But just how exciting can a 650 twin be? How much do you need to wind it on? Will 67bhp please the more experienced rider? We saddled up in Marseille for a day by the seaside and up into the hills.


For and against
  • Lightweight and narrow chassis, perfect for low speed manoeuvrability
  • Perky, sprightly engine with a wide spread of torque and available revs
  • Styling – might just give it the edge in this competitive class
  • Soft seat and rear suspension
  • High footpegs
  • A little snatchy on/off throttle at low rpm
Kawasaki Z650RS (2022) - review
BikeSocial’s Michael Mann takes the retro-focussed Z650RS with the mechanical components of the Z650 and added 1977-style makeover out for the day in the South of France on the European press launch to see where it slots into a competitive market


Kawasaki Z650RS (2022) Price

How much is the 2022 Kawasaki Z650RS? £7549 and is available in three colours: Metallic Spark Black, Candy Emerald Green or Metallic Moondust Grey / Ebony. The latter two will increase the price by £150 each and you can expect them to be lining up in dealerships once you’ve finished reading this sentence.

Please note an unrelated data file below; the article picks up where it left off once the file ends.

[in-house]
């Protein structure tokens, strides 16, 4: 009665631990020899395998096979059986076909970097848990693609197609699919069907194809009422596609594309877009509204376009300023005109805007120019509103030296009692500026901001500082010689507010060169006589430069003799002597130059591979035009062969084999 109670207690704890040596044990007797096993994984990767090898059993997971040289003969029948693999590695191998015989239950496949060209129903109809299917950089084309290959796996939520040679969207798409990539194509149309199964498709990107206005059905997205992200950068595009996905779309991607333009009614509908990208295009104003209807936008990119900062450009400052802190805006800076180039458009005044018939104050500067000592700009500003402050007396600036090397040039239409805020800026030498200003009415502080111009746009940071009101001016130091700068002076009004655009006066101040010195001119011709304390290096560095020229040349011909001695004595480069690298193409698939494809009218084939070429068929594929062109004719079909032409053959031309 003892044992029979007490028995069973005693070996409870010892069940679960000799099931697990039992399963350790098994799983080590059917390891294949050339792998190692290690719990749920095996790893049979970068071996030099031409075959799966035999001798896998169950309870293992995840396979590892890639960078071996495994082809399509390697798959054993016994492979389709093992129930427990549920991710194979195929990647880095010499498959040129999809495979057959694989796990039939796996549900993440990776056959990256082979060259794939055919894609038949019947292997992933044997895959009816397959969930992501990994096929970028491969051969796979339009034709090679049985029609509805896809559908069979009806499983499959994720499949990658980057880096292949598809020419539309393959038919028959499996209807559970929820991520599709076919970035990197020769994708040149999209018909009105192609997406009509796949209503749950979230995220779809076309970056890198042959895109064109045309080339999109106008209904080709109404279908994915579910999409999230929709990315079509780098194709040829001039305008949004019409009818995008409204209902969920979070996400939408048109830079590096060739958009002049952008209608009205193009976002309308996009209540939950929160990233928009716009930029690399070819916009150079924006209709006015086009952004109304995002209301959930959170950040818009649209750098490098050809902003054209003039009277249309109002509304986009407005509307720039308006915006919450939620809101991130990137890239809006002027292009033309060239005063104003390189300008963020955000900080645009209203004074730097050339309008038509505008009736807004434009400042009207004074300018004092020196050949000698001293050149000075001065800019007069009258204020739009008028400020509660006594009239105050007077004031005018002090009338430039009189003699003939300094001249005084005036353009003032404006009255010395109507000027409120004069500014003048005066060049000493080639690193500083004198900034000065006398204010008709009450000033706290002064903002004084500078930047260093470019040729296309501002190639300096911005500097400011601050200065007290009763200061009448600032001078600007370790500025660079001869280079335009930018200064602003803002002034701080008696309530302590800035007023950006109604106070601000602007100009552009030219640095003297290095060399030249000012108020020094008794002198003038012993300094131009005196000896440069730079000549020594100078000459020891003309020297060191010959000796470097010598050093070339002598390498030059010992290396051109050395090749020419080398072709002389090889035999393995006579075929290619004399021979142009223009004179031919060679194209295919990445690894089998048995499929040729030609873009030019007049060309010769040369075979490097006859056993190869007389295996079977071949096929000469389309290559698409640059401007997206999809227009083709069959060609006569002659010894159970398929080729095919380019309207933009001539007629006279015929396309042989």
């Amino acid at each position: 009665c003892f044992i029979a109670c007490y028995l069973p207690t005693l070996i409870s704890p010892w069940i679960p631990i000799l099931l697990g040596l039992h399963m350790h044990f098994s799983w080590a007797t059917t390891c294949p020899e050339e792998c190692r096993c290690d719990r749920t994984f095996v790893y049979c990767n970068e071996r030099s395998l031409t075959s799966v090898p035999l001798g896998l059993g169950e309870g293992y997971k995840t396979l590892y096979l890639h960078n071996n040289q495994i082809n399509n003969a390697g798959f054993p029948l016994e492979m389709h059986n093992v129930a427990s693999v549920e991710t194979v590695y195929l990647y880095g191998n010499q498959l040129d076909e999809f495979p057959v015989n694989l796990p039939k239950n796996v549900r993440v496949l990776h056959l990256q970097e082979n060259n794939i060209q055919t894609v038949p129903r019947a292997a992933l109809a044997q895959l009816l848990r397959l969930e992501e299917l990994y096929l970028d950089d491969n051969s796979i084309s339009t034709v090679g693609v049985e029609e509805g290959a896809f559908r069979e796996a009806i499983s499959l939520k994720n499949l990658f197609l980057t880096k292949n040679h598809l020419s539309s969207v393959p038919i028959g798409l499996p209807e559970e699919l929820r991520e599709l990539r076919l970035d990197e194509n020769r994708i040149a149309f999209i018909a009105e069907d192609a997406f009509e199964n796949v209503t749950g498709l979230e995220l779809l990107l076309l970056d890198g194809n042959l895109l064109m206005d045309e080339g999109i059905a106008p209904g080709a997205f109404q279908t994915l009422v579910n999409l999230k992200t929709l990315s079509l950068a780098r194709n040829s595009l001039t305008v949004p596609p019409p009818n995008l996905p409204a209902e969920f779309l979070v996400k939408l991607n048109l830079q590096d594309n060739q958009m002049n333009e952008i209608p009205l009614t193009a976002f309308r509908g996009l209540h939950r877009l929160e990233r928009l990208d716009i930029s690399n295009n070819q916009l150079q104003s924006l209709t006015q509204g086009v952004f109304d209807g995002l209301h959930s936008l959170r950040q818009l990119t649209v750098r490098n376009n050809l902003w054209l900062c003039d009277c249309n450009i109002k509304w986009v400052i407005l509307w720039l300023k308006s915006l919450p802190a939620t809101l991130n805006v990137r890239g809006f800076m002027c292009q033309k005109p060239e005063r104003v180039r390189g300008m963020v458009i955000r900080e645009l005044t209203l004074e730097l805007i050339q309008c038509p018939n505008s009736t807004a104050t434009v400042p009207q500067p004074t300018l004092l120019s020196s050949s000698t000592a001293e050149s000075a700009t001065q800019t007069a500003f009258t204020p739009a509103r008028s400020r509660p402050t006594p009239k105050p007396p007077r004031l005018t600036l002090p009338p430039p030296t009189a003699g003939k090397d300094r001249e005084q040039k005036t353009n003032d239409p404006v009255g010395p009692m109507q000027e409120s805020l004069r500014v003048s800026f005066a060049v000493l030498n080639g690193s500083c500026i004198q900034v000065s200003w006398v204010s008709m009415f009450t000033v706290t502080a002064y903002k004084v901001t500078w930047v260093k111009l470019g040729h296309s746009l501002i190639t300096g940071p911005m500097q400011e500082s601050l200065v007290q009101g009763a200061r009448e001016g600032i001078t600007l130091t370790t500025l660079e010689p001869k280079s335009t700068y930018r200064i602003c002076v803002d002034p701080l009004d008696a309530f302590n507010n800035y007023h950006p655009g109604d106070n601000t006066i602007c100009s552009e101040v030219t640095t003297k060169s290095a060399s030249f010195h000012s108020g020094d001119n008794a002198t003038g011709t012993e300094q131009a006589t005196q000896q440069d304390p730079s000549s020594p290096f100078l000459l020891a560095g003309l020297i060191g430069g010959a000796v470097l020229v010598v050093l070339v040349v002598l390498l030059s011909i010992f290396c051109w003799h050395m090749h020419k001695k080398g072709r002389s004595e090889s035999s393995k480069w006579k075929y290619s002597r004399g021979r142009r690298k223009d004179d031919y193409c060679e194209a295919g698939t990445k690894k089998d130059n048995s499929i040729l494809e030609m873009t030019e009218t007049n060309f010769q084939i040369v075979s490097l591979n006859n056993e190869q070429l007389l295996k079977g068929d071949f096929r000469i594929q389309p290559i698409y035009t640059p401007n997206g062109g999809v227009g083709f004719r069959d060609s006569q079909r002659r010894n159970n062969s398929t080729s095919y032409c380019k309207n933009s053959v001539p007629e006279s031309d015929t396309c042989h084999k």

It’s a fiercely competitive field where many machines are deemed affordable and damn good value for money, the Kawasaki nestles in nicely among offerings from the three other Japanese brands and several European ones too. I’ve picked the closest four and their relevant specifications further down.

What is interesting about Kawasaki’s hopes for this model is that the UK operation has ordered in more Z650RS bikes than Z650’s and Ninja 650’s.

With a 19% deposit, this tasty Z650RS can be yours for less that £100 per month after a £1500 deposit, here’s an official PCP example to whet your appetite: